Fossil fuels are not renewable. They are running out. Estimates vary between 50 to 200 years to when we will need to find alternative sources of energy.

problems with nuclear power stations

The destroyed Chernobyl nuclear reactor

Problems with nuclear power stations

Nuclear fuel (uranium) does not produce greenhouse gases and it generates 10000 times more energy per kilogram than fossil fuels.

However:

Nuclear waste is radioactive and may have to be stored safely for thousands of years.

Although safe in normal operation, accidents can release radioactive material over a large area. The area around Chernobyl in Ukraine has been closed off since 1986.

slide36

Choose appropriate words to fill in the gaps below:

Renewable energy sources will not _____ out and they do not cause __________ gases, acid rain or radioactive waste.

However, most of our ___________ is produced using non-renewable sources such as ______ fuels (coal, gas and oil) and _________. These are highly concentrated and ________ energy sources.

In the near future we hope to use more renewable sources such as wind, wave and _______ power. This will help us to conserve the remaining _______________ energy sources.

run

greenhouse

electricity

fossil

uranium

reliable

tidal

non-renewable

WORD SELECTION:

fossil

non-renewable

electricity

uranium

greenhouse

tidal

reliable

run

energy and the environment notes questions from pages 68 272 69 273
Energy and the environmentNotes questions from pages 68/272 & 69/273
  • Copy the pie chart on page 68/272.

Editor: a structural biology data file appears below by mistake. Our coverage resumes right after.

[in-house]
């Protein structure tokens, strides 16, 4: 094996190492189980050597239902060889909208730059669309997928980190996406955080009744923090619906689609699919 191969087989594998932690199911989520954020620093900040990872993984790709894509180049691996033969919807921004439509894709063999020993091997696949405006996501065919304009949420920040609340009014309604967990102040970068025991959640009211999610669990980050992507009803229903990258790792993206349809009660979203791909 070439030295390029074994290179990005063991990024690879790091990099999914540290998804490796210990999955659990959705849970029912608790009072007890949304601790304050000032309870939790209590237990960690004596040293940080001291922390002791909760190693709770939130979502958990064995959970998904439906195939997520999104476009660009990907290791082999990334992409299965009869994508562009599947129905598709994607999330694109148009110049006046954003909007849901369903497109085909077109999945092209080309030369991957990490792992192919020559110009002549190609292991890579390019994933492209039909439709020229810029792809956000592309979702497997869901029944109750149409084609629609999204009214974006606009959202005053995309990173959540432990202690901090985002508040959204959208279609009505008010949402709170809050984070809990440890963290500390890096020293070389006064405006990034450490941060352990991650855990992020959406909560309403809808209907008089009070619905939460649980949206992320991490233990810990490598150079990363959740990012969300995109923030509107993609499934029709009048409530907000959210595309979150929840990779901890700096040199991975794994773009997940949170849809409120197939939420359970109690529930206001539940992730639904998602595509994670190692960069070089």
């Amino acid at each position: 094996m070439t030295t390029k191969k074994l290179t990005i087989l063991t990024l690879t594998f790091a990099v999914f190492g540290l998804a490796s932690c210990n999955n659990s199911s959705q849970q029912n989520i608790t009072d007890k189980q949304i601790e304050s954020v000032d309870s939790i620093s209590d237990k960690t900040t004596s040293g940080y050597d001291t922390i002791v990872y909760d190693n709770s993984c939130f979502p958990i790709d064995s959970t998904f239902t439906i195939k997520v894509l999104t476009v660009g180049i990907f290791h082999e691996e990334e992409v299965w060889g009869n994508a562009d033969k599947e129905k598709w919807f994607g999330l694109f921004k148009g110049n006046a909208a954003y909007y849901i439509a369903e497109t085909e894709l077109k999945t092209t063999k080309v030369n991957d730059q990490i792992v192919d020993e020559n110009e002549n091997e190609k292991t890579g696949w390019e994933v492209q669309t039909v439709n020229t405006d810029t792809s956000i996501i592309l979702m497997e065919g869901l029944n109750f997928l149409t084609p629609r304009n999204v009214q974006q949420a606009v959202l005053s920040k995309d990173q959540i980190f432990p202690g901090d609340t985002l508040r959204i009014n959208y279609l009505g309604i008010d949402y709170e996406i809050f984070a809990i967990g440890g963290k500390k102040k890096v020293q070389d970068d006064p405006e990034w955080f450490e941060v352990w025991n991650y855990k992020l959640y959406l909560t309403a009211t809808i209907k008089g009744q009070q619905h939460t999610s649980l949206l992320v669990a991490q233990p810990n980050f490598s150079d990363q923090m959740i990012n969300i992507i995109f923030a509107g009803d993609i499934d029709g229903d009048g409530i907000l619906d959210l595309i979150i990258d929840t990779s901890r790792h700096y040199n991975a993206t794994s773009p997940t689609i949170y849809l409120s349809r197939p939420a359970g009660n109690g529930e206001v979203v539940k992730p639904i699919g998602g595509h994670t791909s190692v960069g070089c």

• What are the problems of using fossil fuels?
  • Copy and answer question (a) on page 68/272.
  • Why are fossil fuels used?
  • List the advantages and disadvantages of nuclear power compared with renewable sources.
  • Copy and answer question (b) on page 69/273.
  • List the advantages and disadvantages of using renewable energy sources.
  • Copy and answer question (c) on page 69/273.
  • Copy the Key Points on page 69/273.
  • Answer summary questions 1 and 2 on page 69/273.
energy and the environment answers
In text questions:

(i) carbon dioxide (ii) sulfur dioxide

It turns into radioactive waste when it is used.

They affect birds and can upset humans.

Summary questions:

(a) fossil fuels

(b) acid rain, greenhouse gas.

(c) radioactive waste, plant and animal life.

(i) A (ii) D

(iii) C (iv) B

Energy and the environment ANSWERS
big energy issues notes questions from pages 70 274 71 275
Big energy issuesNotes questions from pages 70/274 & 71/275
  • Answer questions 1 and 2 on pages 70/274 and 71/275.
big energy issues answers
Big energy issuesANSWERS
  • (a) Not enough electricity would be generated at night if there were no wind or waves.

(b) More pumped storage schemes would be needed to store electricity when it is not needed.

2. Fusion relies on fusing together ‘heavy hydrogen’ (deuterium) atoms. There is an almost unlimited supply of this in seawater and so we could produce electricity for thousands of years.

how science works answers
Tamara could have used a piece of card and placed it over different parts of the solar cell. All other variables would have been kept the same. Each time she would record the voltage. Each time the voltage would remain the same.

Results show that covering more of the solar cell reduces the voltage.

Tamara’s independent variable was an ordered variable and so was not as powerful as a continuous variable.

To improve her independent variable, Tamara should have measured the area of the solar cell covered, this would have been a continuous variable. This would have allowed Tamara to produce a graph and her conclusion would have been more powerful.

The readings were only to 0.1 volts and this did not produce a difference between some of the readings for different exposures. The voltmeter was not sensitive enough.

Farzana probably suggested a digital voltmeter that read to 0.01 volts.

Yes, even when the solar cell is completely covered there is a reading of 0.1 volts.

She could start again! Realistically she should take 0.1 volts off each of the readings.

How Science WorksANSWERS